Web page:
Die letzten 5 Focus-News des innovations-reports im Überblick:

Im Focus: Writing and deleting magnets with lasers

Study published in the journal ACS Applied Materials & Interfaces is the outcome of an international effort that included teams from Dresden and Berlin in Germany, and the US.

Scientists at the Helmholtz-Zentrum Dresden-Rossendorf (HZDR) together with colleagues from the Helmholtz-Zentrum Berlin (HZB) and the University of Virginia...

Im Focus: Gamma-ray flashes from plasma filaments

Novel highly efficient and brilliant gamma-ray source: Based on model calculations, physicists of the Max PIanck Institute for Nuclear Physics in Heidelberg propose a novel method for an efficient high-brilliance gamma-ray source. A giant collimated gamma-ray pulse is generated from the interaction of a dense ultra-relativistic electron beam with a thin solid conductor. Energetic gamma-rays are copiously produced as the electron beam splits into filaments while propagating across the conductor. The resulting gamma-ray energy and flux enable novel experiments in nuclear and fundamental physics.

The typical wavelength of light interacting with an object of the microcosm scales with the size of this object. For atoms, this ranges from visible light to...

Im Focus: Basel researchers succeed in cultivating cartilage from stem cells

Stable joint cartilage can be produced from adult stem cells originating from bone marrow. This is made possible by inducing specific molecular processes occurring during embryonic cartilage formation, as researchers from the University and University Hospital of Basel report in the scientific journal PNAS.

Certain mesenchymal stem/stromal cells from the bone marrow of adults are considered extremely promising for skeletal tissue regeneration. These adult stem...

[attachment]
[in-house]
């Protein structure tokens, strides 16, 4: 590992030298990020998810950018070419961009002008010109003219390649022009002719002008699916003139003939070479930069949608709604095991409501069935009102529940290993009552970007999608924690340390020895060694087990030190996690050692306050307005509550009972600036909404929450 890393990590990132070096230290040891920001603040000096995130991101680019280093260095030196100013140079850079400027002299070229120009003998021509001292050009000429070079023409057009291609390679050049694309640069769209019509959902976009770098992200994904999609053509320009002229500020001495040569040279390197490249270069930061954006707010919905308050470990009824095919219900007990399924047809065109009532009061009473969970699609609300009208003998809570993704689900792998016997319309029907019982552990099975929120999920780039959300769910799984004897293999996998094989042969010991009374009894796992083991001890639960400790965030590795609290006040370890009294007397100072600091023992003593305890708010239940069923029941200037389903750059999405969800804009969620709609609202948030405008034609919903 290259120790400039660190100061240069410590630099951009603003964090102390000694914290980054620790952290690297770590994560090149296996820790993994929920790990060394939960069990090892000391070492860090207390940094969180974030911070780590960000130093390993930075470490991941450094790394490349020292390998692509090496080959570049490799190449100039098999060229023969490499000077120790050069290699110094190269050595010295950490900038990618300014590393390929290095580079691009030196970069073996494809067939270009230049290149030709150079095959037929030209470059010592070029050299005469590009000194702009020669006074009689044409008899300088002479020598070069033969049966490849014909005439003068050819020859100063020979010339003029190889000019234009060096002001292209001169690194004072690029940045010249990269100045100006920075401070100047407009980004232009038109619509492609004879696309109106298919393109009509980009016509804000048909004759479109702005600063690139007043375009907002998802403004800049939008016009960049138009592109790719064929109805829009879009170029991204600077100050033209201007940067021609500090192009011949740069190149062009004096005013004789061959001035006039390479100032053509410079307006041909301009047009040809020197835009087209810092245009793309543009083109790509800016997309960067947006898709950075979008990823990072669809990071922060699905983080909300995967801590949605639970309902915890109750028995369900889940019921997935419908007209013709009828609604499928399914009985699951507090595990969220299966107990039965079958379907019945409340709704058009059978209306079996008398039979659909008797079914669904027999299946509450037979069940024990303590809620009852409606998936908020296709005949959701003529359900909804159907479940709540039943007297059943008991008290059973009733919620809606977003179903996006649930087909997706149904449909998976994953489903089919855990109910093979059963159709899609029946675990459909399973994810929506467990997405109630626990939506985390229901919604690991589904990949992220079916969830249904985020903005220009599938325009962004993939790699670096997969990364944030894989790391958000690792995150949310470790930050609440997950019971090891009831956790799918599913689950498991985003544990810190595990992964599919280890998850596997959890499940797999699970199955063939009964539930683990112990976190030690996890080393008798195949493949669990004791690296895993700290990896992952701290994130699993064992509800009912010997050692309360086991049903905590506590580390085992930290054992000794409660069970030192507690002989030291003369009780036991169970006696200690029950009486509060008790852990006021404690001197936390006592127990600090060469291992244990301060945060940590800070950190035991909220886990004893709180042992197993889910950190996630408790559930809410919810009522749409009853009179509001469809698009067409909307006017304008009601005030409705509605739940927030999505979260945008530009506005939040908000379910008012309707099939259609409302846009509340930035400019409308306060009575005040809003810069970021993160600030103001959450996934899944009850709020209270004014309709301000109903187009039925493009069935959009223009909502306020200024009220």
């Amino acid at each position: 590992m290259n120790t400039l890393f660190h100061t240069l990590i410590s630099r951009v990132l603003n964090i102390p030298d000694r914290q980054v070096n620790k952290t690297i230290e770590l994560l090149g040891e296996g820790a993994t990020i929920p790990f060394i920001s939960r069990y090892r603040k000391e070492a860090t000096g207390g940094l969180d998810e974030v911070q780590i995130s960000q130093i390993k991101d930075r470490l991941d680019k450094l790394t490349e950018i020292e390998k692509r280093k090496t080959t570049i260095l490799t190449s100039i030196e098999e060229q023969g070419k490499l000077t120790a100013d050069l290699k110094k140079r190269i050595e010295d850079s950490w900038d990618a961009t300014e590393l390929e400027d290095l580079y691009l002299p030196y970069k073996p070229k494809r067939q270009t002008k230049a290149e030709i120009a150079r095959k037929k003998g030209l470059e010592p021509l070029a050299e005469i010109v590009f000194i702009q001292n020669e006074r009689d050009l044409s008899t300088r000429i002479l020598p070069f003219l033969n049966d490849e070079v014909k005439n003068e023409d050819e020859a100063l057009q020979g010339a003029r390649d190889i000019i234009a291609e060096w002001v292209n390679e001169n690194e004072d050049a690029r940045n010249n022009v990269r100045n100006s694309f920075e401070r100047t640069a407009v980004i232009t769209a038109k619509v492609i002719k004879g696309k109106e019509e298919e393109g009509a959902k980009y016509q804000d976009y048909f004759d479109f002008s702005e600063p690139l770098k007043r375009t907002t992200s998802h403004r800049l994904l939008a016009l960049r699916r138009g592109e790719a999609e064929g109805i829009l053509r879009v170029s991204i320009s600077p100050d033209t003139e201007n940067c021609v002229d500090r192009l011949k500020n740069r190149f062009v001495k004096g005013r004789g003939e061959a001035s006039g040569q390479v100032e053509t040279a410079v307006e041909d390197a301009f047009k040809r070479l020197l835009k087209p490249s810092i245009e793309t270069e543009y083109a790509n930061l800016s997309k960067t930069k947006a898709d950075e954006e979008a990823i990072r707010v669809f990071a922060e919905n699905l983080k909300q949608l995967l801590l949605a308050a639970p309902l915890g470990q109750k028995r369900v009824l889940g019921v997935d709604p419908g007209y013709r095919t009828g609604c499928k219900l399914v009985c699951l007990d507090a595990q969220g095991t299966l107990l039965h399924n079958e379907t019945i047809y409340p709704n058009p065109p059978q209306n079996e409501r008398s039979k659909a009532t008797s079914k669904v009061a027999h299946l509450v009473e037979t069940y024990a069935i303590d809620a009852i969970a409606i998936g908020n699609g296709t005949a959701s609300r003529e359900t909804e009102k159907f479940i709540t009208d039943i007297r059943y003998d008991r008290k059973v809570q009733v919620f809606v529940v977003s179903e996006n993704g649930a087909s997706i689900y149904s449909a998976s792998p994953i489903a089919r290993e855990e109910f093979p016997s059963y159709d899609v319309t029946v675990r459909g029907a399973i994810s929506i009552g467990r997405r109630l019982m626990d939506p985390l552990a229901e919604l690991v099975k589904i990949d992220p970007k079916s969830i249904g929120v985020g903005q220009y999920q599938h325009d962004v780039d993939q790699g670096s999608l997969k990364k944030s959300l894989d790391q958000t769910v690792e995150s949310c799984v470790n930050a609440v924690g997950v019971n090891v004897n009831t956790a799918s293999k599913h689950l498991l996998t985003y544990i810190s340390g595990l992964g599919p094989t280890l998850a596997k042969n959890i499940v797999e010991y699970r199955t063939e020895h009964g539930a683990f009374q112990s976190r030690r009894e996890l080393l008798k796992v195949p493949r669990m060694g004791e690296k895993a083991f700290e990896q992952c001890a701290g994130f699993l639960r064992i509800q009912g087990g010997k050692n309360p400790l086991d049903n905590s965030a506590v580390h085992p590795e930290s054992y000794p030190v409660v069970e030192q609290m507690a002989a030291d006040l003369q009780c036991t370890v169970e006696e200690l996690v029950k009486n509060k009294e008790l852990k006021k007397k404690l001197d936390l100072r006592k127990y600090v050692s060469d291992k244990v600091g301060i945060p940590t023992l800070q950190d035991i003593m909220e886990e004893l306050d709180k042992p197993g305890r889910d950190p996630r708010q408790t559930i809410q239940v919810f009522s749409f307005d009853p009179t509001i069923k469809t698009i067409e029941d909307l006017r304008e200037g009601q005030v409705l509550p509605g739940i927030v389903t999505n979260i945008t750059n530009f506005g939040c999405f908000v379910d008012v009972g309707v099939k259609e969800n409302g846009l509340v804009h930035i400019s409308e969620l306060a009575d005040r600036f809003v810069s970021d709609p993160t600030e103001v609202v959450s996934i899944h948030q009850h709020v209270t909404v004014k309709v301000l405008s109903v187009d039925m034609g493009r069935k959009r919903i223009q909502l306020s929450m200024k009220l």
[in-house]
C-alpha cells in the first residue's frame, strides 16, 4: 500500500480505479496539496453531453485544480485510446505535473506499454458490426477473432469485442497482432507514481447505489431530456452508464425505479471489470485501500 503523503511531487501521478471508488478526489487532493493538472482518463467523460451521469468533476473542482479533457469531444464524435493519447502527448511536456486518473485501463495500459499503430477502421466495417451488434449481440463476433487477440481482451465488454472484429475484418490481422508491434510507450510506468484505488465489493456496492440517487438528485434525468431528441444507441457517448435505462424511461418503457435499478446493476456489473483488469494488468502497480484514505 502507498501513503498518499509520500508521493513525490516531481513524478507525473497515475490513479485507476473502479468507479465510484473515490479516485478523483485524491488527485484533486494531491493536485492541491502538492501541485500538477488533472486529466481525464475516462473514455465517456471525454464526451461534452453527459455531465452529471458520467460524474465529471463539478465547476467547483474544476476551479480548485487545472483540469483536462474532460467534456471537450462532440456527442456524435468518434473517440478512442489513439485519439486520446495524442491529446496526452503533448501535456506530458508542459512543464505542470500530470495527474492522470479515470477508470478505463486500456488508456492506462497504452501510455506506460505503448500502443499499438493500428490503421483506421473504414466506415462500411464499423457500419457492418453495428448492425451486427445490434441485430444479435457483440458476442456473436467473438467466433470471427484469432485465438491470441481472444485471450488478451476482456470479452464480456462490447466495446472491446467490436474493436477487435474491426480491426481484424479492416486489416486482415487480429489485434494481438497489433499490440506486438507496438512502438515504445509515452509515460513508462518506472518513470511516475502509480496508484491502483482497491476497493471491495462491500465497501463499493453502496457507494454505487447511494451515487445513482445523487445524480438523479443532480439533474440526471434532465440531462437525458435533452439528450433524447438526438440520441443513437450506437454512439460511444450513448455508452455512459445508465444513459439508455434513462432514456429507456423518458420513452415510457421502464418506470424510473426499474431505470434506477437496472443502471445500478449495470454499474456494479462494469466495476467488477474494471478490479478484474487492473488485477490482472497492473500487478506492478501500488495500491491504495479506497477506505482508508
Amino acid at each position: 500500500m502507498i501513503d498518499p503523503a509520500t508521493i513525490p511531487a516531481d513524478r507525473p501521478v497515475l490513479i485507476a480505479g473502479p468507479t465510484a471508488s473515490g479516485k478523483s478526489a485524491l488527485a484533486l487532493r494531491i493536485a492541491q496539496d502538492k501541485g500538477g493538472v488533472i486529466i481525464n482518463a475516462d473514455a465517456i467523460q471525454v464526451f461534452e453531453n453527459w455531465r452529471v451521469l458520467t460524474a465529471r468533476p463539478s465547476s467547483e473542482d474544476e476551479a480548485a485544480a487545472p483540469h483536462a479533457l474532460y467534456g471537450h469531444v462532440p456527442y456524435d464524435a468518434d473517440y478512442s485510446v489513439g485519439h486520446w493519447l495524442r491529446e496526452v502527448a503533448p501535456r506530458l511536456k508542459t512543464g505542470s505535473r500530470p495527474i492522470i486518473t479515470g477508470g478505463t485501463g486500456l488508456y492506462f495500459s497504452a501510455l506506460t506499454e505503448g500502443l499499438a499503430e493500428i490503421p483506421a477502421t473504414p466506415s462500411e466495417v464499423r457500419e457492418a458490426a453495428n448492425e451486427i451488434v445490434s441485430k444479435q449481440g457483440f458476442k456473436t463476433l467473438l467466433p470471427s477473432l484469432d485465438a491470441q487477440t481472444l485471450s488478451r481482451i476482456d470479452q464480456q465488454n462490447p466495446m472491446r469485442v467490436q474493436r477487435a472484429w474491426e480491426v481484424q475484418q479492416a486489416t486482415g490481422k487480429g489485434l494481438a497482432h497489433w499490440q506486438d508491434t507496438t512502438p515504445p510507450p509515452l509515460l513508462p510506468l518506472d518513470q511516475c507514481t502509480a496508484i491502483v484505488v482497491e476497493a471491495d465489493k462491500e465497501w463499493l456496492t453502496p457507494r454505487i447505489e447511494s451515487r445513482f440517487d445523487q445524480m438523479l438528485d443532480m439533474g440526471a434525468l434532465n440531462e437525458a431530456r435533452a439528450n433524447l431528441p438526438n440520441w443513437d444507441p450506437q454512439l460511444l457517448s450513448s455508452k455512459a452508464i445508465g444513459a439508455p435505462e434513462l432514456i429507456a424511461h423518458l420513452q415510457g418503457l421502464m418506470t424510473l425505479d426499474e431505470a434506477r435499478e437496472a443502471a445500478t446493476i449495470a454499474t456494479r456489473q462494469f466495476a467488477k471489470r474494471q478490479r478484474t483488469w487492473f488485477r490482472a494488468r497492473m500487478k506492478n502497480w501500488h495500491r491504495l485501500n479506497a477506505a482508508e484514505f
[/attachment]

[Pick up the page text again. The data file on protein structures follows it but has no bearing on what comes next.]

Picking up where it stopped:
Im Focus: Like a wedge in a hinge

Researchers lay groundwork to tailor drugs for new targets in cancer therapy

In the fight against cancer, scientists are developing new drugs to hit tumor cells at so far unused weak points. Such a “sore spot” is the protein complex...

Im Focus: The Future of Ultrafast Solid-State Physics

In an article that appears in the journal “Review of Modern Physics”, researchers at the Laboratory for Attosecond Physics (LAP) assess the current state of the field of ultrafast physics and consider its implications for future technologies.

Physicists can now control light in both time and space with hitherto unimagined precision. This is particularly true for the ability to generate ultrashort...

All Focus news of the innovation-report >>>

Anzeige

Anzeige

VideoLinks
Industry & Economy
Event News

Invitation to the upcoming "Current Topics in Bioinformatics: Big Data in Genomics and Medicine"

13.04.2018 | Event News

Unique scope of UV LED technologies and applications presented in Berlin: ICULTA-2018

12.04.2018 | Event News

IWOLIA: A conference bringing together German Industrie 4.0 and French Industrie du Futur

09.04.2018 | Event News

 
Latest News

Diamond-like carbon is formed differently to what was believed -- machine learning enables development of new model

19.04.2018 | Materials Sciences

Electromagnetic wizardry: Wireless power transfer enhanced by backward signal

19.04.2018 | Physics and Astronomy

Ultrafast electron oscillation and dephasing monitored by attosecond light source

19.04.2018 | Physics and Astronomy

VideoLinks
Science & Research
Overview of more VideoLinks >>>